Chandragiri Fort: A Landmark on the Kasaragod Coast
Though there are plenty of places called Chandragiri in south India including the ones in Tirupati in Andhra and Sravanabelgola in Karnataka the Chandragiri in Kasaragod is unique in its history, antiquity and cultural and ecological geography.
Fort Chandragiri stands atop the small hillock at the southern bank of the mouth of river Chandragiri near Kasaragod in north Malabar. Chandragiri river was the traditional boundary between Tulunad and Kolathunad or Malayalam speaking regions in northern Malabar.
The laterite mount that rises up to 50m above sea level overlooks the Chandragiri or Thalangara estuary and the Arabian sea. The northern bank of the river houses Pulikunnu and Thalangara regions that are also important in many ways.
The river originating from Kodagu called Payaswini till it reaches the coastal planes (by flowing through Sullia in Karnataka to reach Kasaragod coast) becomes river Chandragiri as it meets the Arabian sea at Chandragiri. It is sure that the Chandragiri region is a geo-politically and culturally important location due to its geographical and ecological distinctions.
The very name Chandragiri connects it with the mount in Sravanabelgola that is named by the ancient Jain sages after Chandranatha Thirthankara. Jains used to name places and hillocks after their saints and gurus. Pallypuram and Kalanad Dharma Sastha temple are still surviving around the hillock.
The place name Pallypuram (Pally premise or surrounding) clearly shows that there was a Pally or ancient Jain/Buddhist shrine on the hill top. Sastha is also a Hinduized form of Jina or Buddha. Dharma Sastha is the synonym of Buddha still in the Malayalam lexicon.
The place name Kalanad may be connected to Kalabhra dynasty that exercised remarkable influence through out south India or the ancient Tamilakam from AD third to seventh century. The Kalabhras patronized Jainism and Buddhism and they established plenty of Sramana vestiges all around the subcontinent.
Kalanad may also be related to the maritime history of the place as Kalam means Kappal or ship. It is also notable that Malik Dinar landed nearby in Thalangara and established one of the ancient Islamic mosques in south India on the northern bank of river Chandragiri in early 8th century AD.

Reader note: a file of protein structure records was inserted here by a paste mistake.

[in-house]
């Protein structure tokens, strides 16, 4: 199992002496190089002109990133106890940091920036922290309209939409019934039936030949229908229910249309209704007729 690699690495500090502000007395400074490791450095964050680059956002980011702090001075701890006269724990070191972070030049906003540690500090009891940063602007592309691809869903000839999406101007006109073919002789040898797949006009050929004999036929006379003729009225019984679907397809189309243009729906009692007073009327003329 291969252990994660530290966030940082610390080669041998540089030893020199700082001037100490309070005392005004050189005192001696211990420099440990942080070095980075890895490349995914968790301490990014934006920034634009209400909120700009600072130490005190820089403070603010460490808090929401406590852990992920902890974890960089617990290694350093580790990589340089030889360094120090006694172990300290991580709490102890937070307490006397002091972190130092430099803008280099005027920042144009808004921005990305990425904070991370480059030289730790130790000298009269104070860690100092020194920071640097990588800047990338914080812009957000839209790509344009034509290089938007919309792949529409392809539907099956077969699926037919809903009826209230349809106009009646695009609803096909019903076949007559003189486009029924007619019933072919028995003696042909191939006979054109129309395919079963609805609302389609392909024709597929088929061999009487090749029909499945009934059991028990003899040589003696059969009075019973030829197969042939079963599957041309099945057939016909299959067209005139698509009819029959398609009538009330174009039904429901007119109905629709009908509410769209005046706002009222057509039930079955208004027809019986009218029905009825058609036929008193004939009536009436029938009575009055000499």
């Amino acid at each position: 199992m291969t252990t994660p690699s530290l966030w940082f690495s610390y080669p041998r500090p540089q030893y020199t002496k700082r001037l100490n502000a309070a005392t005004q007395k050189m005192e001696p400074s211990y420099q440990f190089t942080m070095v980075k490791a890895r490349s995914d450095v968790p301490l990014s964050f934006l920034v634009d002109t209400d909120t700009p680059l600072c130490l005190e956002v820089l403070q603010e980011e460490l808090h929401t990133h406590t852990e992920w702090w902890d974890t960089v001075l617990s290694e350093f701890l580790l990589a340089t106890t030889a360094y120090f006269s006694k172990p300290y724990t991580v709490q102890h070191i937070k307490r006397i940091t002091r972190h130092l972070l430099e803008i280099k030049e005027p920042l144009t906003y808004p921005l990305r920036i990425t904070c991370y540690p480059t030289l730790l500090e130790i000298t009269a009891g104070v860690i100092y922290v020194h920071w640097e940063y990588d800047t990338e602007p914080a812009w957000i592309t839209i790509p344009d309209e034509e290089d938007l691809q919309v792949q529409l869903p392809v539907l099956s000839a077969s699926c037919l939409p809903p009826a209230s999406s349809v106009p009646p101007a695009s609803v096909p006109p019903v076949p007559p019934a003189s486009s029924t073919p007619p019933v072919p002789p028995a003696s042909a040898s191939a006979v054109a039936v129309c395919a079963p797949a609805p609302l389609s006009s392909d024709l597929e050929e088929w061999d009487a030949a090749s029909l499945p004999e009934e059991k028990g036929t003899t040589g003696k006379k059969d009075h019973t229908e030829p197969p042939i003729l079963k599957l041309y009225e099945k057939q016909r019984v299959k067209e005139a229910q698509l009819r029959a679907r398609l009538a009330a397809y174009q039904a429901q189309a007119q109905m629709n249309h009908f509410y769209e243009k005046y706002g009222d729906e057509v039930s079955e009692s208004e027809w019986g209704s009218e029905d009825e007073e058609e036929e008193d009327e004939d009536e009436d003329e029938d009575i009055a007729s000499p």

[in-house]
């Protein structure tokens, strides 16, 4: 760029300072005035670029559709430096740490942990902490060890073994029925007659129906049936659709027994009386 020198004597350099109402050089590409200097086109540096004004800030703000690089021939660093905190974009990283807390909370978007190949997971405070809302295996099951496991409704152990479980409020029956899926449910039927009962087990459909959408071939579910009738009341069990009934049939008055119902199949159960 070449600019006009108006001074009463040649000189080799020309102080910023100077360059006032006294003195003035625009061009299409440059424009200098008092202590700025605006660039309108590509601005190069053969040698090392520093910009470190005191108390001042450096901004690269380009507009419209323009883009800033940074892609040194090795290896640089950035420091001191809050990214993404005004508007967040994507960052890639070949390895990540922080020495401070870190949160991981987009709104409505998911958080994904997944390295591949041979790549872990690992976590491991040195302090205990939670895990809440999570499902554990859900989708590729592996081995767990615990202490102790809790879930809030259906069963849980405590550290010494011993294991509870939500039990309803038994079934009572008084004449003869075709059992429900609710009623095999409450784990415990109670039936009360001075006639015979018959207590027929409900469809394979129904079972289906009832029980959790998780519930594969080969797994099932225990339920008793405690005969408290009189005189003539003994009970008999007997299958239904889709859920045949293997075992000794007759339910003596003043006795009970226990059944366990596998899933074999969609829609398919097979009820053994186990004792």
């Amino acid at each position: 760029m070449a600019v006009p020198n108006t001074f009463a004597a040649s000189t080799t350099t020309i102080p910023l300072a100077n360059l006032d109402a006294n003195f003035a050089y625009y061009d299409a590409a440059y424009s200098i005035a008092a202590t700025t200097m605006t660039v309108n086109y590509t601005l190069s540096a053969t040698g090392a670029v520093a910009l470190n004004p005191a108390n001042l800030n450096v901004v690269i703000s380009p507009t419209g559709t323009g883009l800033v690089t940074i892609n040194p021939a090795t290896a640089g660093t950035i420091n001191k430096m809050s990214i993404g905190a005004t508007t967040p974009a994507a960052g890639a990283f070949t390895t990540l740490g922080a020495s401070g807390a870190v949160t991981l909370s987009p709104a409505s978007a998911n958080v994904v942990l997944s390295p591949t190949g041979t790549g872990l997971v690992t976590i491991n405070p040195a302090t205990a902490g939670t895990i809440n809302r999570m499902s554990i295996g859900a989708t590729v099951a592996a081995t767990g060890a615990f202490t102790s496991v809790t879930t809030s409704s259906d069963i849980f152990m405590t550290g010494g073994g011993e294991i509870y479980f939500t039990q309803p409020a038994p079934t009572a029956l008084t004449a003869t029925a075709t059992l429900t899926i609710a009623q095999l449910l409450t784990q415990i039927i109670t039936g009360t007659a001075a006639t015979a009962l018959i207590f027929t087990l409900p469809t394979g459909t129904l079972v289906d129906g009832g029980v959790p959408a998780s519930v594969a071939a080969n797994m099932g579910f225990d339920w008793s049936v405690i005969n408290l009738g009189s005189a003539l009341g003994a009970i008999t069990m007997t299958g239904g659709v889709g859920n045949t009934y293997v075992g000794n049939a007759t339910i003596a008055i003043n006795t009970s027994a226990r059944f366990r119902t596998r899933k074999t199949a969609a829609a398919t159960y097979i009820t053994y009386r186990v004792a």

The location, setting and architectural relics reinforce the Sramana connection of Chandragiri fort. The very gateway and architectural patterns and motifs in huge laterite boulders closely resemble the stone structures at Sravanabelgola, Moodbidri and Karkala that are surviving examples of Jain architecture in stone just a few hundred miles away in the north east.
The meandering flight of steps and the surrounding walls and structures clearly echo the erased and modified Jain structure. I felt like entering the Gomateswara shrines at Sravanabelgola or Karkala as I ascended the steps to enter the gateway of Chandragiri fort in January and March 2011. It is important to observe that most of the present forts and Hindu temples are built over ancient Sramana sites of greater antiquity.
It is also notable that Pallykara Panchayat that hosts Bekal fort is just to the south of Chandragiri and Pallypuram. Bekal fort was also a sacred Sramana site of archeological importance. Detailed excavations may reveal the real past of Kasaragod coast. It is remarkable that two Jain temples are still surviving in Manjeswaram towards the north of Kasaragod. Kodagu and Hassan districts in Karnataka that border Kasaragod were also ruled by Jain dynasties till the 13th century.
Fortunately it is now with the Archeological Survey of India and it is highly desirable that they conduct further excavations and detailed studies on the pasts of these forts along the coast of Kasargod from Manjeswaram to Kumbala, Chandragiri, Bekal and Hosdurg (Kanjangad).
The Keladi Nayiks of Ikkeri who fortified these strategic locations after the fall of the Vijayanagara empire in the 16th and 17th centuries probably erased the presence of Sramana antiquity and replaced the original Pallys or Sramana shrines with some Hindu Hanuman temples. Kumbala and Bekal forts still hold these Hanuman temples. The reference to stone or Kal in the place name Bekal is also a Jain marker.
These forts and associated temples must be preserved for posterity and detailed archeological, historical and inter disciplinary cultural studies by ASI and free researchers may expose the realities of the pasts. These important monuments must be kept intact for the sheer beauty of their locations and ancient ambiance. Irreverence for cultural history and critical humanities that is growing among the so called techno-trained people in Kerala could be a clear symptom of collective amnesia, political illiteracy and social ignorance.
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